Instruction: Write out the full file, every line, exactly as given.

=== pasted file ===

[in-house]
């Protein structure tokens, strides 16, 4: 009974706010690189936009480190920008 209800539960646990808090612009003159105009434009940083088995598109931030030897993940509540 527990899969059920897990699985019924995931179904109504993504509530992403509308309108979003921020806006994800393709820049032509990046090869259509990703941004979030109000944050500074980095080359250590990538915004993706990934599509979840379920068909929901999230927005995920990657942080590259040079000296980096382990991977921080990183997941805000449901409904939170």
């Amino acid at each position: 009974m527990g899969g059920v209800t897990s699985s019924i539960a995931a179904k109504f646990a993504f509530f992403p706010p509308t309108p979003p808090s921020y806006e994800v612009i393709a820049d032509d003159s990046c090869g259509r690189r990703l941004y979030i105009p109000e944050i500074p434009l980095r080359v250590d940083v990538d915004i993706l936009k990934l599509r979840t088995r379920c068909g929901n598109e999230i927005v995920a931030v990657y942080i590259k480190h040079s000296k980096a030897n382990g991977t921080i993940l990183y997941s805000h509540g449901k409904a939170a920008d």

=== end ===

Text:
[in-house]
């Protein structure tokens, strides 16, 4: 009974706010690189936009480190920008 209800539960646990808090612009003159105009434009940083088995598109931030030897993940509540 527990899969059920897990699985019924995931179904109504993504509530992403509308309108979003921020806006994800393709820049032509990046090869259509990703941004979030109000944050500074980095080359250590990538915004993706990934599509979840379920068909929901999230927005995920990657942080590259040079000296980096382990991977921080990183997941805000449901409904939170």
């Amino acid at each position: 009974m527990g899969g059920v209800t897990s699985s019924i539960a995931a179904k109504f646990a993504f509530f992403p706010p509308t309108p979003p808090s921020y806006e994800v612009i393709a820049d032509d003159s990046c090869g259509r690189r990703l941004y979030i105009p109000e944050i500074p434009l980095r080359v250590d940083v990538d915004i993706l936009k990934l599509r979840t088995r379920c068909g929901n598109e999230i927005v995920a931030v990657y942080i590259k480190h040079s000296k980096a030897n382990g991977t921080i993940l990183y997941s805000h509540g449901k409904a939170a920008d």